This pioneering beach festival has the blessings and support of the Goa Tourism Department Corporation (GTDC) and all who seek to open up new horizons in beach tourism or any other tourism in Goa for wheelchair tourists who can and will have all the fun they want to!
Three cheers for Frederika and everyone who is engaged in creating hassle-free holidays for wheelchair-bound tourists! Most hoteliers and even holiday destination and tourism powers-that-be are not sensitized enough about the needs of handicapped folk who would like to have a holiday just like normal folk do. Frederika Menezes says repeatedly – “Don’t feel sorry or pity us, just treat us normally like we are human too!”
It is possible for establishments to be sensitised enough to put a few useful facilities in place for wheelchair users. One of the reasons why most differently-abled folk restrict themselves to staying indoors, refusing invitations by family and friends to go out in a wheelchair, is quite simply because they can’t handle steps everywhere. However, if there were smooth ramps allowing them easy access, they would be tempted to go out for some rest and recreation, and perhaps enjoy a meal out.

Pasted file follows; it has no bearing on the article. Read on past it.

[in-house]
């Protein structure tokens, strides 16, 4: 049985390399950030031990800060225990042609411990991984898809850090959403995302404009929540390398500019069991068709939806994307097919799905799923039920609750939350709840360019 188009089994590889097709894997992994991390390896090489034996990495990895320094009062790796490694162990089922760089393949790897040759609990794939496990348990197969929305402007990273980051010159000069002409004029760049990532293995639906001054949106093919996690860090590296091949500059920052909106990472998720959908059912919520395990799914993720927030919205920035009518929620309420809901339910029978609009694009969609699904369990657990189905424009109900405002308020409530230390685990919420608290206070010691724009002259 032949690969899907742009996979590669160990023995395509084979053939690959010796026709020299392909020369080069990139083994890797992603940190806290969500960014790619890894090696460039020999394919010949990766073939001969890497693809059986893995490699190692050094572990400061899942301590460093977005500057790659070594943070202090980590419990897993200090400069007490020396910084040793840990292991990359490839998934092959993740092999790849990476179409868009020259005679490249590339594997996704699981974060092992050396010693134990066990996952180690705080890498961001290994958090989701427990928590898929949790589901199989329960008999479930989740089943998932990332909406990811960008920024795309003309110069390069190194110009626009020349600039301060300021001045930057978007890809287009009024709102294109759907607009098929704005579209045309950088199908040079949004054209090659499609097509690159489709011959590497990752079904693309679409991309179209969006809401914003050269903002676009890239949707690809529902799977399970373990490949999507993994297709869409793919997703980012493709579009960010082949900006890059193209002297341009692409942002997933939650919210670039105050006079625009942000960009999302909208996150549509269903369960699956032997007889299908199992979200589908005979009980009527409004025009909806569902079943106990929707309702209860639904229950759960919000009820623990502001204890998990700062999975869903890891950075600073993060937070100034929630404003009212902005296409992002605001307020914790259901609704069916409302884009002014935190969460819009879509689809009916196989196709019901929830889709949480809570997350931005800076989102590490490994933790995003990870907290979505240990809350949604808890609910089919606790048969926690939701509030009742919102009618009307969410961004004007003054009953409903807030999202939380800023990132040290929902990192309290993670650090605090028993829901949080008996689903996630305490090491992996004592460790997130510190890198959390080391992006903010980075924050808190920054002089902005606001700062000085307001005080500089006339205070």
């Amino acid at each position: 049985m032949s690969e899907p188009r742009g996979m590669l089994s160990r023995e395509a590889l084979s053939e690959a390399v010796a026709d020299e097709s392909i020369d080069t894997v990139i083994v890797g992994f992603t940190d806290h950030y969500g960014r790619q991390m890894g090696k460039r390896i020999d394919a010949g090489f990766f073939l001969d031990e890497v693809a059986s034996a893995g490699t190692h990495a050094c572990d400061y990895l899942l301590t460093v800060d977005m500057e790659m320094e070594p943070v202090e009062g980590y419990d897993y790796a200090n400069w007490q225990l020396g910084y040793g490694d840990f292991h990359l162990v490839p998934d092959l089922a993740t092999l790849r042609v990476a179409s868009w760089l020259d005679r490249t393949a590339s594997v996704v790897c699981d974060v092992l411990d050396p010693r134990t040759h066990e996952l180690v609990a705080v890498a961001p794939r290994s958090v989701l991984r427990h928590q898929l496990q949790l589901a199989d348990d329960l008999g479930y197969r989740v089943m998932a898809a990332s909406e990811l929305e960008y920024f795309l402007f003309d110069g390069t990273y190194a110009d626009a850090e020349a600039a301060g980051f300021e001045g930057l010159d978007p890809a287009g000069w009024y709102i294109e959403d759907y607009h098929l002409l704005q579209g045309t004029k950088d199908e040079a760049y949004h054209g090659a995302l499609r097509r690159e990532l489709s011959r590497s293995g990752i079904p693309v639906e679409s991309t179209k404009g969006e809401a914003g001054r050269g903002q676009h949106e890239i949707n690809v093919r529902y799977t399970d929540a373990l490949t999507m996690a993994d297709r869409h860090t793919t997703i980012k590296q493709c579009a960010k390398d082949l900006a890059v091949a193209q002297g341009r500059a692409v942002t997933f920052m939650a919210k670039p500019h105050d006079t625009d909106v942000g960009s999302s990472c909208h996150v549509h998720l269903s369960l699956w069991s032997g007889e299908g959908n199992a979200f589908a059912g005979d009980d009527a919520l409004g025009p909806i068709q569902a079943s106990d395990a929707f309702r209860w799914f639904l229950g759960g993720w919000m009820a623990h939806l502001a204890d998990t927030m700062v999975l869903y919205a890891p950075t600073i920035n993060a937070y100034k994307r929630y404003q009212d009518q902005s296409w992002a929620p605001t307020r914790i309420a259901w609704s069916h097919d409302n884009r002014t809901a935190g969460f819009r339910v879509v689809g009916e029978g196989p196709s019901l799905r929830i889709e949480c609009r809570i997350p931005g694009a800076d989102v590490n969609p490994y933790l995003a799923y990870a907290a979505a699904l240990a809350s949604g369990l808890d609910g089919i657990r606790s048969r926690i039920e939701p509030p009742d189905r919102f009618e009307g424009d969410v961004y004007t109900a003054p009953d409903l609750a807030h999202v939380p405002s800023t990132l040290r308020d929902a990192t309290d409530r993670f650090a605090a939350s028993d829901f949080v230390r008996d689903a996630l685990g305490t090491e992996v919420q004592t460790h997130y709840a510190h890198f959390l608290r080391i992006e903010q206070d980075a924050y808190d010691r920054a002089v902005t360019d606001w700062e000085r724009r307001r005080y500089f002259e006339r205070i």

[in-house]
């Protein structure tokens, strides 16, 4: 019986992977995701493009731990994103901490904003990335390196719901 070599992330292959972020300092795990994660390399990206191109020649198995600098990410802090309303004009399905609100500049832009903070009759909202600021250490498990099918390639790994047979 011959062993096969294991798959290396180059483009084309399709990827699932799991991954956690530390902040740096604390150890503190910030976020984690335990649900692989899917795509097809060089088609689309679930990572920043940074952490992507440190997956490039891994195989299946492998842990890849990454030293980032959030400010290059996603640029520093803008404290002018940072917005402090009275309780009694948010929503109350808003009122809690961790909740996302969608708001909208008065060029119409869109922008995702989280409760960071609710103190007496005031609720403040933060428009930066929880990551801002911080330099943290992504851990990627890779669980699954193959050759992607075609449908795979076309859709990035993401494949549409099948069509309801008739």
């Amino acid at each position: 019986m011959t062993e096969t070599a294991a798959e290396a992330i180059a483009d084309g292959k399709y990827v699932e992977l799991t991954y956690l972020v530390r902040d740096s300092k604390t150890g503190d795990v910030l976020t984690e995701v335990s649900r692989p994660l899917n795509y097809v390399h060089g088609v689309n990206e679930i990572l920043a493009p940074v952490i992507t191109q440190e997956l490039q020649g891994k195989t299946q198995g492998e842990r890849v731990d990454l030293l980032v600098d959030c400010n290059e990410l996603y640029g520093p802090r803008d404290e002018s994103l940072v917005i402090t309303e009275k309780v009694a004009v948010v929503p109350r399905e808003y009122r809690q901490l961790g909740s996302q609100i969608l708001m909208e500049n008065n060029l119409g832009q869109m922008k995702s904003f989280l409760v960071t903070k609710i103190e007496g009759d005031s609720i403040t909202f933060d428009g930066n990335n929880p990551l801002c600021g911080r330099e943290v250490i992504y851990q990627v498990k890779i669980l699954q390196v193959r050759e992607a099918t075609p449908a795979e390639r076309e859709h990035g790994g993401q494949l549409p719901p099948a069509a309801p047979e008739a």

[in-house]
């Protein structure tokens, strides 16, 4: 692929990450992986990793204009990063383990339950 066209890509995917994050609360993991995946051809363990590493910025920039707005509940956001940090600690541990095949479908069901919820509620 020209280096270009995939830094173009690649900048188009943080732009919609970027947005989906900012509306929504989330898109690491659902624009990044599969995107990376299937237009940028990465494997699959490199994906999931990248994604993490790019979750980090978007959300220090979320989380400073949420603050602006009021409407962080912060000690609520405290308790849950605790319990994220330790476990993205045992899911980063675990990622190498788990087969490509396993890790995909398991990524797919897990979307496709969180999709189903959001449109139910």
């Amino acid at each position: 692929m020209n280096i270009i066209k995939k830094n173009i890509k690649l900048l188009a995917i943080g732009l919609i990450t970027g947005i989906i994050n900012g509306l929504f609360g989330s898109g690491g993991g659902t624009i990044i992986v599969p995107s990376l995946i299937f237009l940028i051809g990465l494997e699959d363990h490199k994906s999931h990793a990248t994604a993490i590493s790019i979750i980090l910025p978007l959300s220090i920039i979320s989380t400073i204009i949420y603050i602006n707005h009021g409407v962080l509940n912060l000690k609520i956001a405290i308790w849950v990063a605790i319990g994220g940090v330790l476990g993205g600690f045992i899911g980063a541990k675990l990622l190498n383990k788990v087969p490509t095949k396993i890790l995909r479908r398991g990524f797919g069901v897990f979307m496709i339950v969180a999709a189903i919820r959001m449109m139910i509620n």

There is so much to wheelchair accessibility. One never realizes it until one sees for one’s self the difference it makes for the physically challenged (different from being mentally challenged) vis-à-vis quality of life while out of the home. Frederika Menezes is all woman in her responses to queries she senses you want to ask her. Don’t be afraid of her either! When I asked her mother Angela for her cell number she interrupted sassily, “Don’t you want my number?”